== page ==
MMO regrets, I have them. Maybe you have some too. Over a decade of dragon slaying and getting to know people from all over the world by doing so, has been mostly a mad and fun ride, yet looking back there’s also a few things I would do differently. Or maybe not. In any case, here are three of them in no particular order:
- Not getting a lifetime sub for LOTRO; players have paid between 200 – 299$ for their lifetime subs at some point, depending whom you ask. LOTRO wasn’t in such a great place back then and it still isn’t, unfortunately I came to it way later and so that was never an option. Given that LOTRO is my favorite MMO that I’m not playing, I wish I could log into ME sometime without re-subscription hassles. If you have a lifetime sub for LOTRO that you’re not even using, don’t tell me!
- Returning to WoW for Cataclysm; I had said my goodbyes to WoW and my long-standing community there at the end of WotLK and it was a perfect finale to a mighty fine run of six years. The goodbye thread in our guild forums was epic kleenex time. But then I came back after Cataclysm launched, yeah I was that person. I came back for entirely the wrong reasons and against my better judgement. It ended in some personal disenchantment for me where few people were concerned, experiences that I really could’ve done without. So not long after, I logged out once again and told hardly anyone about it.
“And so I did. In Elwynn, my lovely, where the journey began. In Elwynn, where my personal anniversary event quest for Adrenaline was stationed. In Elwynn, where the Crazy Cat Lady will go on taking in strays and the murlocs will gurgle forever at the riverbank of Eastvale Logging Camp, long after I have left. In Elwynn, with Goldshire at its heart where all paths lead to greater adventure. A good place to rest.” (“Where do you go to die?”)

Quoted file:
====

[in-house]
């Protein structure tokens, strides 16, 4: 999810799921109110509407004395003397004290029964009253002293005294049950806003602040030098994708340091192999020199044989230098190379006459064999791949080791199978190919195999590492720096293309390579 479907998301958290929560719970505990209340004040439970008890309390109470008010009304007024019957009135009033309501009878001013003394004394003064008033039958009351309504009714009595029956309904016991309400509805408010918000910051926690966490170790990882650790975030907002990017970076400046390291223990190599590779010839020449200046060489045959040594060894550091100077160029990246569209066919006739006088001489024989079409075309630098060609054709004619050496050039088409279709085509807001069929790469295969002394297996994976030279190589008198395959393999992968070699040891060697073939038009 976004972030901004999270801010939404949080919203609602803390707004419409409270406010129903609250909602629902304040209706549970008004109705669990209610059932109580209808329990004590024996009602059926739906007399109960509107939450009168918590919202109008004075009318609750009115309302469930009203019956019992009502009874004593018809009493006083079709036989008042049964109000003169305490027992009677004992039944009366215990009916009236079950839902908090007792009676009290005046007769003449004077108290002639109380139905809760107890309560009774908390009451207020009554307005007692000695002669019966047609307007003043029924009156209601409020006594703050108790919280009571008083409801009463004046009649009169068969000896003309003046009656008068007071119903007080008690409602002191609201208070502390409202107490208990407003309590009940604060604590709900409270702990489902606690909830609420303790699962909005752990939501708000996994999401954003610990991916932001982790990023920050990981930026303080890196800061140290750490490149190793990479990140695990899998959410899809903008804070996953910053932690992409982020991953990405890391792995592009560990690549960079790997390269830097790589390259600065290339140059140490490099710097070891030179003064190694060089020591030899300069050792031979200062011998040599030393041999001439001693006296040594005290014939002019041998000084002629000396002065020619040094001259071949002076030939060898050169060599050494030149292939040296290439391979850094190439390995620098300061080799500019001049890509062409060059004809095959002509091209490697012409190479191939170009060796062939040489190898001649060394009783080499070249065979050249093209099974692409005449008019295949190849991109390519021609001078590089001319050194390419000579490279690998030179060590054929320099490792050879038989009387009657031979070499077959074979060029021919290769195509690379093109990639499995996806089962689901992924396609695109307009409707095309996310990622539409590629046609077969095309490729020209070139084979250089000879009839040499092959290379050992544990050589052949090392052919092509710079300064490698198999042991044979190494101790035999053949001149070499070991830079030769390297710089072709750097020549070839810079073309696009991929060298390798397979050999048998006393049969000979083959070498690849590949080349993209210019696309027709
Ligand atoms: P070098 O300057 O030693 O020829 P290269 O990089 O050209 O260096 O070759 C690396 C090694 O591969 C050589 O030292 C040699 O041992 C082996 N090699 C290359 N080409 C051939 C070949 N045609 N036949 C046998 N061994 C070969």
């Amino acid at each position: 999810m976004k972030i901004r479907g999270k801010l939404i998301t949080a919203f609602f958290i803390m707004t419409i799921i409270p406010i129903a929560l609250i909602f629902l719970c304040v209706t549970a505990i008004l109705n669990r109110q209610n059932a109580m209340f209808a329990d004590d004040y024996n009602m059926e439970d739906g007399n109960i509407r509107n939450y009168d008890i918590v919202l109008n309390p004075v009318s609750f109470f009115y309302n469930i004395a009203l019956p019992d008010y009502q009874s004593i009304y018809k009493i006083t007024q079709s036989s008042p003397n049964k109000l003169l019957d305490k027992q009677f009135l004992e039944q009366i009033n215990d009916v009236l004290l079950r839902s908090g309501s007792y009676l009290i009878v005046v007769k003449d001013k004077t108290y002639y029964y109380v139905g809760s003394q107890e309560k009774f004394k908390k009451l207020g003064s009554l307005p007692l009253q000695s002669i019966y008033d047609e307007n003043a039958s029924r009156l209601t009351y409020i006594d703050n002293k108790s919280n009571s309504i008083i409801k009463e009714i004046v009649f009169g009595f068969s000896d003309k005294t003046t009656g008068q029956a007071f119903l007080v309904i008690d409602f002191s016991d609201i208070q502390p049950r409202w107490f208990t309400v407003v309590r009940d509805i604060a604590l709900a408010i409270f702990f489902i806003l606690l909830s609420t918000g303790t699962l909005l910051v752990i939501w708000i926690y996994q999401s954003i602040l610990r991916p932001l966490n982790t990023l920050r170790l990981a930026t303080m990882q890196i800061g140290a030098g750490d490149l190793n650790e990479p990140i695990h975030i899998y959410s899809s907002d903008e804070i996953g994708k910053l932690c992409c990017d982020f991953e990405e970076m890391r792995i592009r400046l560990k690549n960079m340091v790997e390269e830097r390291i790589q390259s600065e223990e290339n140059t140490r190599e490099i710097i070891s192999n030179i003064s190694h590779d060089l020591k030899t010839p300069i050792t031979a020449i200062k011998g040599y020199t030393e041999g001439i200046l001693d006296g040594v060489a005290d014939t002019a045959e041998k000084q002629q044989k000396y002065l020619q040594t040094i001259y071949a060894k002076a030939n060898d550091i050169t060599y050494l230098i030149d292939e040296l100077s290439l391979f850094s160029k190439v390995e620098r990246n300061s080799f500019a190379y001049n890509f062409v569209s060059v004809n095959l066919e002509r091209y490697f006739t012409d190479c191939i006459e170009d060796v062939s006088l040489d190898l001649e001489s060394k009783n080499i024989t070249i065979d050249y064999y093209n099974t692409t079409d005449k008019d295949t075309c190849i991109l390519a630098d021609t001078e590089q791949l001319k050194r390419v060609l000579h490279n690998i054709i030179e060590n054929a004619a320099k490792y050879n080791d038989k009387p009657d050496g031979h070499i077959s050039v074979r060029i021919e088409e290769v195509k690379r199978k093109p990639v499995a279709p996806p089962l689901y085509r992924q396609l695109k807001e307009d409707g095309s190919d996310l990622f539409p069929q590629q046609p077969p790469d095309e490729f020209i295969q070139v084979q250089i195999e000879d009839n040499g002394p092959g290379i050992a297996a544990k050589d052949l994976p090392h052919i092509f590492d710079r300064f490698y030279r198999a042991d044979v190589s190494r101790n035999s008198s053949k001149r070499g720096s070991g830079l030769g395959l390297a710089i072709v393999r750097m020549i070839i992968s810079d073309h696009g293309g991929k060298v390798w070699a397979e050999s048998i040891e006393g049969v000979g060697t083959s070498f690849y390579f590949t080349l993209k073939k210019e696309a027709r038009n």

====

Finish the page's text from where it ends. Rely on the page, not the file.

- Losing some of the faithful; I’ve written at some length about how the changes to WoW’s raiding scene over the years basically turned people into assholes. Okay, let me rephrase that: they increasingly put competitive raidguilds into the position of having to choose between raiders and good friends, loyal guildmates. I am talking about myself here – I wish we, the leading team, had had the good sense to drop the allures and just be a little more casual. I know it’s never as simple as that because you also feel obligated to your ‘top players’ but much of that wouldn’t have happened had Blizzard not decided to cut raidsizes from 40 to 25 and 10 and emphasize individual performance over collective achievement. In any case, it’s why I won’t ever go back to WoW and its raidmeters and over-analyzers who have no room for diversity. Good is good enough, MMOs are not a job!
“This is not a message for those who are still in WoW striving for glory irrespective of cost; by all means, knock yourself out. You have your own path to follow and maybe it will lead you to a similar place, maybe not. But I am not that person anymore, I am glad that I’m not. Friendships are precious and fragile – many people are worth knowing and caring for outside our immediate realm of ambition. So long WoW, you have nothing left to teach me. (“Why I’m not playing WoW anymore.“)
I guess it’s fitting that my greatest MMO regrets come from the game I invested most of my time and heart in. What saddens or bugs you looking back on your time in virtual worlds and communities?